Saturday, December 29, 2012

"The 'drug-courier profiles' utilized by the DEA and other law enforcement agencies for drug sweeps on highways, as well as in airports and train stations, are notoriously unreliable. In theory, a drug-courier profile reflects the collective wisdom and judgment of a law enforcement agency's officials. Instead of allowing each officer to rely on his or her own limited experience and biases in detecting suspicious behavior, a drug-courier profile affords every officer the advantage of the agency's collective experience and expertise. However, as legal scholar David Cole has observed, 'in practice, the drug-courier profile is a scattershot hodgepodge of traits and characteristics so expansive that it potentially justifies stopping anybody and everybody.' The profile can include traveling with luggage, traveling without luggage, driving an expensive car, driving a car that needs repairs, driving with out-of-state license plates, driving a rental car, driving with 'mismatched occupants,' acting too calm, acting too nervous, dressing casually, wearing expensive clothing or jewelry, being one of the first to deplane, being one of the last to deplane, deplaning in the middle, paying for a ticket in cash, using large-denomination currency, using small-denomination currency, traveling alone, traveling with a companion, and so on. Even striving to obey the law fits the profile! The Florida Highway Patrol Drug Courier Profile cautioned troopers to be suspicious of 'scrupulous obedience to traffic laws.' As Cole points out, 'such profiles do not so much focus an investigation as provide law enforcement officials a ready-made excuse for stopping whomever they please.'"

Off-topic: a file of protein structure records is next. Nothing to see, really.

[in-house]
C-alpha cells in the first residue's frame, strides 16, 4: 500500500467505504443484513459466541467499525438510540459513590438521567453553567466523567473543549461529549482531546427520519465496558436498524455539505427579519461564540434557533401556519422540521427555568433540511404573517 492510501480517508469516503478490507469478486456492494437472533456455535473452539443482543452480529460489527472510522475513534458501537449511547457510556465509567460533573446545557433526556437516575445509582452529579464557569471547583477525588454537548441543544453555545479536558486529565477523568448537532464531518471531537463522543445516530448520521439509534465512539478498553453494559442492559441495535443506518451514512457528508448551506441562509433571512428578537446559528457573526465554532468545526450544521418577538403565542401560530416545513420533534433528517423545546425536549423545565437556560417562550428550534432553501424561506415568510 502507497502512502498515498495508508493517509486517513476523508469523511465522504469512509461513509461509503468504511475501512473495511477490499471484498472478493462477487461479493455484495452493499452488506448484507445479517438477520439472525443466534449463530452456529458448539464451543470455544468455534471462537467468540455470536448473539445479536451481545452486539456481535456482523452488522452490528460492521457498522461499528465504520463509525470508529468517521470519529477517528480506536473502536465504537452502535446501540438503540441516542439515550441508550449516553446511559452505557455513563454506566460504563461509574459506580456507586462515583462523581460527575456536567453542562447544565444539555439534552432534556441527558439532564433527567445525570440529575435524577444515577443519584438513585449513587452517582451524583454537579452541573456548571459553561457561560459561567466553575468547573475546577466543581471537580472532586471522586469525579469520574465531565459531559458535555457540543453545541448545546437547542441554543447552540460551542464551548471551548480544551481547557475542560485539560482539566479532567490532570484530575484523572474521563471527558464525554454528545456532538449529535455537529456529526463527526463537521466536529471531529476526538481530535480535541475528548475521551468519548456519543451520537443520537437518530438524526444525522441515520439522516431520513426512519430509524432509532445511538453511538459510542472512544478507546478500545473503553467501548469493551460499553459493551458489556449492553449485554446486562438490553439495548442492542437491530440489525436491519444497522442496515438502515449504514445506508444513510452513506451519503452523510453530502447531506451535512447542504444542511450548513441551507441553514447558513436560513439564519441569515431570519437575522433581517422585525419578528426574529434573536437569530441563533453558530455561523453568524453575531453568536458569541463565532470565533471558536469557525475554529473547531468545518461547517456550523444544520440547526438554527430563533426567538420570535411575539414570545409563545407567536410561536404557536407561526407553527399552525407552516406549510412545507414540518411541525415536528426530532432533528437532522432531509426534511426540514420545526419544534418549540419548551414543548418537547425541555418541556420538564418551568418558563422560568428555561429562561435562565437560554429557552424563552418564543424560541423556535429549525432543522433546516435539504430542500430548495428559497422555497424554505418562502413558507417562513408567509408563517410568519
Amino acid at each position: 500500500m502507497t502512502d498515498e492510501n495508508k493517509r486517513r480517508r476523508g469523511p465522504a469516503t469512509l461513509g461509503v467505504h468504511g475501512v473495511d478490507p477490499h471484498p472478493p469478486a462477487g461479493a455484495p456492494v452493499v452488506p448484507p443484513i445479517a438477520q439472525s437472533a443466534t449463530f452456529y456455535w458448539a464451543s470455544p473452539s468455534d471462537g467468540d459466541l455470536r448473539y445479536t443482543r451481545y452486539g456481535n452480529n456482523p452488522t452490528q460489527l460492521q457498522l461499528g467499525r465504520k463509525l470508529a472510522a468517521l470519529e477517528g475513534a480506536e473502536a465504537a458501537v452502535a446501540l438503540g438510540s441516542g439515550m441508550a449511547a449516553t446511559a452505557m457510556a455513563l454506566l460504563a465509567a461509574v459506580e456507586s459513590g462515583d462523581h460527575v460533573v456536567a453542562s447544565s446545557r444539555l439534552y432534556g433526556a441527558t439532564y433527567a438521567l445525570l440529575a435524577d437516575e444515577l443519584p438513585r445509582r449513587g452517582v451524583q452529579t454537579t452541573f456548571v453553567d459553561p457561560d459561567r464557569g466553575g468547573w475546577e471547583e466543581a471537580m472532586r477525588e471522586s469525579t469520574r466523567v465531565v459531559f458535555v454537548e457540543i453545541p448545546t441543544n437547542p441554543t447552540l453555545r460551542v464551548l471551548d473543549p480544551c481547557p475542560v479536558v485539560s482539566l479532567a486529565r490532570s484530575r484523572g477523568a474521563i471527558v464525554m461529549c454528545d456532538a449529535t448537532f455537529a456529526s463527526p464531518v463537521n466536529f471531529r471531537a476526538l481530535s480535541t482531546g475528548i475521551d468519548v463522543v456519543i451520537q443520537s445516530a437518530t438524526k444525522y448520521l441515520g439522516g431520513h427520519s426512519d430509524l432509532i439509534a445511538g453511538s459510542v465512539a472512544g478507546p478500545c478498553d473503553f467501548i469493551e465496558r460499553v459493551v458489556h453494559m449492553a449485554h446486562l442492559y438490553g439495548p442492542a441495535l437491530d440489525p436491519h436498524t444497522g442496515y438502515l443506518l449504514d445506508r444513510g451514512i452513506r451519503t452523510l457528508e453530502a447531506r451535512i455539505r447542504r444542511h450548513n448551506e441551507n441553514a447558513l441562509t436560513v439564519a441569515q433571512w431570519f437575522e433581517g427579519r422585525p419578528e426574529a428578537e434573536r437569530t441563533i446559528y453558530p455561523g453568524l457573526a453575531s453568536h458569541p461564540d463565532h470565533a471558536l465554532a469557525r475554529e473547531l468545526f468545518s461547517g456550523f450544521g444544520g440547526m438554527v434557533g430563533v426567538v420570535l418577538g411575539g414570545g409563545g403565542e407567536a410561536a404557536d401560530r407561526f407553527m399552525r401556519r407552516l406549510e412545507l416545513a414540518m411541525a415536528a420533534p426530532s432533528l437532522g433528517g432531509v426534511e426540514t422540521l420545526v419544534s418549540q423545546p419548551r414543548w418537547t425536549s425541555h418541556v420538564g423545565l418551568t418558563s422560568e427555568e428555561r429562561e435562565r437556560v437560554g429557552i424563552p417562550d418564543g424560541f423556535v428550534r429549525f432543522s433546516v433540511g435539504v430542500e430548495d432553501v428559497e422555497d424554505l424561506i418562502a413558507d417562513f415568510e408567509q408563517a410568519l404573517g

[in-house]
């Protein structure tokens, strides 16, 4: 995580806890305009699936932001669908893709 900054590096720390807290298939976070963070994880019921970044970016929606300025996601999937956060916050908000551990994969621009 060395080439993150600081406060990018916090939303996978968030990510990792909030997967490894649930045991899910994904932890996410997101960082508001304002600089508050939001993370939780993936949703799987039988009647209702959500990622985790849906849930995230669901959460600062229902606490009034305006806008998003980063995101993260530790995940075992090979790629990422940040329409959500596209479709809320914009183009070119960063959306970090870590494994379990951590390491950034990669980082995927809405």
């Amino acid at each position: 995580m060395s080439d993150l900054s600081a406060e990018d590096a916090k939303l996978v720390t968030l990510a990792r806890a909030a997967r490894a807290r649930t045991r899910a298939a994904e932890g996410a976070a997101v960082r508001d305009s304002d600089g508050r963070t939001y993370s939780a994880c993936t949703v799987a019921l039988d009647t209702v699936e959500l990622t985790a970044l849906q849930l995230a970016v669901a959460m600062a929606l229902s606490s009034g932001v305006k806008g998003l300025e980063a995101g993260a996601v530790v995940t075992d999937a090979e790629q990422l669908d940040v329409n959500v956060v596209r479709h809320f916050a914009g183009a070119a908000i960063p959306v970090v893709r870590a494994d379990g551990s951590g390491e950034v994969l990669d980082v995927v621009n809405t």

--Michelle Alexander, The New Jim Crow: Mass Incarceration in the Age of Colorblindness, 71-72

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